March 25, 2007
RS-DVR Struck Down in Federal Court, But the DVR Isn't Going Away

The battle between Cablevision and various content owners has come to a head with a decision from a New York federal judge this past week, ruling that the cable provider has no right to create a system through which viewers could choose to pick particular programs and have it stored by the cable system itself for later viewing, instead of recording it on their own DVR. The system is called RS-DVR, which stands for "remote storage."

The decision was made that such a system in which the cable system would save the content and allow viewers to watch it later was a violation of copyrights, while the DVR was not, because of where the content would be stored.

The suit involved CBS, NBC, Disney, Time Warner, Twentieth Century Fox, and The Cartoon Network, which is a member of Turner Broadcasting, one of the partners in the Convergence Culture Consortium.

Turner's Misty Skedgell was quoted in Mike Farrell's Multichannel News story as saying that such "headend-based copying requires a license."

The argument is that storage and retransmission on the part of the cable company was a violation of copyright, since the storage was not happening on the viewers' end. With networks attempting to offer products like video on demand, such options from cable service providers was seen as unauthorized competition.

While there may be an appeal coming, Cablevision has indicated that it will at least continue to offer DVRs to its subscribers, even though the remote storage option that was struck down last week had been offered as a cheaper option for their cable subscribers.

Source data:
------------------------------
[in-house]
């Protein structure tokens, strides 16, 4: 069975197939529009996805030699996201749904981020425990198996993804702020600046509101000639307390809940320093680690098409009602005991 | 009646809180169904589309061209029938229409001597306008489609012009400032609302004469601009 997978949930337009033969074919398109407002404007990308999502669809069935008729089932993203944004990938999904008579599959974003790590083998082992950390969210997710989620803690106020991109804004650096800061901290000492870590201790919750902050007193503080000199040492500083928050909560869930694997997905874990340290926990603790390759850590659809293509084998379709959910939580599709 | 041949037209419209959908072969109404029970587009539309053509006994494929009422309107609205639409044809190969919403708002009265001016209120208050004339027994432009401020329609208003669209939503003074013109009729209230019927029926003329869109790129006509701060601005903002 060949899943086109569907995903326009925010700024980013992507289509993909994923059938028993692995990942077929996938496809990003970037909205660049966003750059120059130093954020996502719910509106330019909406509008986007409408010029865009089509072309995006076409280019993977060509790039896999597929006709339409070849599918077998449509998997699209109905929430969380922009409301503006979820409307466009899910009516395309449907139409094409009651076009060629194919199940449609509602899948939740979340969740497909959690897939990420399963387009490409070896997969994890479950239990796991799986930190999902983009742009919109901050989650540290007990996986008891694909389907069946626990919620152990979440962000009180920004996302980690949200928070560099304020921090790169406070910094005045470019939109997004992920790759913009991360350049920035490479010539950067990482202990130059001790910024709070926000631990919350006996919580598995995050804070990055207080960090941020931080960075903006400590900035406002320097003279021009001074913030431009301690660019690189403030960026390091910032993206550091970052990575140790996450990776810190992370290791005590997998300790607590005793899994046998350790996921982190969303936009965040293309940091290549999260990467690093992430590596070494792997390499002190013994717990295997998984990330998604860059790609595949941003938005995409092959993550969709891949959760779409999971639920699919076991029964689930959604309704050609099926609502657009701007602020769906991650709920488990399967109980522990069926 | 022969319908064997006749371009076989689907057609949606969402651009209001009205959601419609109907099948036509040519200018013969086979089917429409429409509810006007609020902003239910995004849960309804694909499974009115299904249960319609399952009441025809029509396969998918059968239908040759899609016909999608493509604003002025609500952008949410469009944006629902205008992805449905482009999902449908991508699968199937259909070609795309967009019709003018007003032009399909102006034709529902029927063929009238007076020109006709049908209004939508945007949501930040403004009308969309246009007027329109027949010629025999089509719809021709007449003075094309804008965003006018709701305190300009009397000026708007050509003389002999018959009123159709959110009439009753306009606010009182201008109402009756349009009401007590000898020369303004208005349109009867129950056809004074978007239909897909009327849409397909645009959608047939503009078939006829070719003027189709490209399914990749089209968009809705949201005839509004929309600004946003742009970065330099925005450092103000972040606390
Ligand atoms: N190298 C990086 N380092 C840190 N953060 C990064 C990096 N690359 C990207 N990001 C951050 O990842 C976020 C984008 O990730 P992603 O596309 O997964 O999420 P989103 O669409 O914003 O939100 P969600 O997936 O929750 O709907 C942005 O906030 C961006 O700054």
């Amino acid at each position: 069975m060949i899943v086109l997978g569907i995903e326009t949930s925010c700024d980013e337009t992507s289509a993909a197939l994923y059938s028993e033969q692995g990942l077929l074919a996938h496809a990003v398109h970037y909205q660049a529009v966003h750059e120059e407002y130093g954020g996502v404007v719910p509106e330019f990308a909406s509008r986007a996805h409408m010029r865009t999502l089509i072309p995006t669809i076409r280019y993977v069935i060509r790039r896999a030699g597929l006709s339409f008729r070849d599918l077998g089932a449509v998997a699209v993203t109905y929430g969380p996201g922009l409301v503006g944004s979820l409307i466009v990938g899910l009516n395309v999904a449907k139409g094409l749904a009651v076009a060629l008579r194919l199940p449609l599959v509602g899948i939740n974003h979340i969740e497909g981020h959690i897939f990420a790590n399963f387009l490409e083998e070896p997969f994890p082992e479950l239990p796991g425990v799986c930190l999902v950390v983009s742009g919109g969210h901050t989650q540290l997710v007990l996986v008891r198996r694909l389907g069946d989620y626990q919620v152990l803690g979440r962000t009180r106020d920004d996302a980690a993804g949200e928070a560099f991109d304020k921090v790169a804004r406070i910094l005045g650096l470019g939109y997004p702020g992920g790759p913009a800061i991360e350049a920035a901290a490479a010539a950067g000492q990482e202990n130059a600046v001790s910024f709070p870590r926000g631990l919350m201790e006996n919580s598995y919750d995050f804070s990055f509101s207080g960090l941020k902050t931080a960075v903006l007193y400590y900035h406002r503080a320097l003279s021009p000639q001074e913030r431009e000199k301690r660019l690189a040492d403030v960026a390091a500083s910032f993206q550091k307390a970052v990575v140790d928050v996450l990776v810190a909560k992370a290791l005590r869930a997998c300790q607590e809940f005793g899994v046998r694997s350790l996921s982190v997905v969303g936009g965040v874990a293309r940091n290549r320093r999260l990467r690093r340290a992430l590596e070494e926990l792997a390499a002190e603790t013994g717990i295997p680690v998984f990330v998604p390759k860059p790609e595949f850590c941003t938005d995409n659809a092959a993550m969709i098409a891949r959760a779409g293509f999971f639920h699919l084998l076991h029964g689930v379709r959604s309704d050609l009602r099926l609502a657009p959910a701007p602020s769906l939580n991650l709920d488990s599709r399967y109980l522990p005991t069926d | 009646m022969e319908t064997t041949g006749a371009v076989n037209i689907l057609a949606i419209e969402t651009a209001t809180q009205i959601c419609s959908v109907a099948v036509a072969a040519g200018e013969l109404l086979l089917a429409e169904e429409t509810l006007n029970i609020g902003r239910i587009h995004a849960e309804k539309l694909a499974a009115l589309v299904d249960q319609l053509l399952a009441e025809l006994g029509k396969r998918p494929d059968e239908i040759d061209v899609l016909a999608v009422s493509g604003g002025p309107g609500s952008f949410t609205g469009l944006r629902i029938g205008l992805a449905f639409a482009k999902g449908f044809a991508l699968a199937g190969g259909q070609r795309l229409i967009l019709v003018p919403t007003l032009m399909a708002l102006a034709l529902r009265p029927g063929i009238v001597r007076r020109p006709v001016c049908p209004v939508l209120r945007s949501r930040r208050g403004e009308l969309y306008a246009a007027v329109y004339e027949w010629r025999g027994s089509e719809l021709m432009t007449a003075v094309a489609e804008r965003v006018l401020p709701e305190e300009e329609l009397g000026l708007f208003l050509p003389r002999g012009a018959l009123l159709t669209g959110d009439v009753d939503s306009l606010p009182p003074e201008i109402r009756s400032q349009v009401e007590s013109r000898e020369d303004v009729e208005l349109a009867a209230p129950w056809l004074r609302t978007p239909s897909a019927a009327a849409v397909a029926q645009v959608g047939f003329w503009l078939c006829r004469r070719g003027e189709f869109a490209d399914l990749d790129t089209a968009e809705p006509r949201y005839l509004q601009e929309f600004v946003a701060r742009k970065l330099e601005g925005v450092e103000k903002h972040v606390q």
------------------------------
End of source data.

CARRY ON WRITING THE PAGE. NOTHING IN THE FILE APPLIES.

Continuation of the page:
Ira Teinowitz with TelevisionWeek quotes Public Knowledge President Gigi B. Sohn as saying, "This short-sighted decision makes no sense in an era of technological innovation. This is a decision that if upheld will stifle innovation and consumer choice. It is nonsensical at best and extremely harmful at worst. The only saving grace is that it shows the need for Congress to update our copyright laws to conform to today's technology."

Rafat Ali with paidContent writes, "Other cable operators had been vocal in their support for such a system, but have not jumped into it for fear of such legal reprisal."

I can understand the distinction here and the gripe of the content owners, since it is hard to distinguish how the RS-DVR does not conflict with their own VOD efforts, and distinguishing WHERE the material is stored does seem to make a difference. Nevertheless, I'm sure that analysts are not exaggerating when pointing out that the judge's ruling will deflate some of the focused research on rolling out more effective content storage possibilities, considering the legal "chilling factor" the judge's decision may create.

But, as Eric Bangeman with ARS Technica points out, however much merit the argument of where the content is stored may have, "It's a short-sighted argument by the broadcasters. DVR usage has been shown to increase interest in watching TV, something the networks would want given the number of other entertainment forms competing for the attention of would-be viewers. But the broadcasters don't like one of the habits associated with DVR ownership--skipping ads--and should a networked DVR like Cablevision's take off due to its low price and ease of use, that would mean even fewer people willing to sit through commercials."

Bangeman says, "Although the technology is different from a standard DVR, the end result is the same: programming is stored on a hard drive for viewing at a later point in time."

Although I agree that the law may be on the networks' side, perhaps their legal efforts matter little in the long run. The behavior is still the same, and DVR usage will continue to increase, even if the RS-DVR is not part of the system.

No one at Turner Broadcasting was contacted regarding this entry.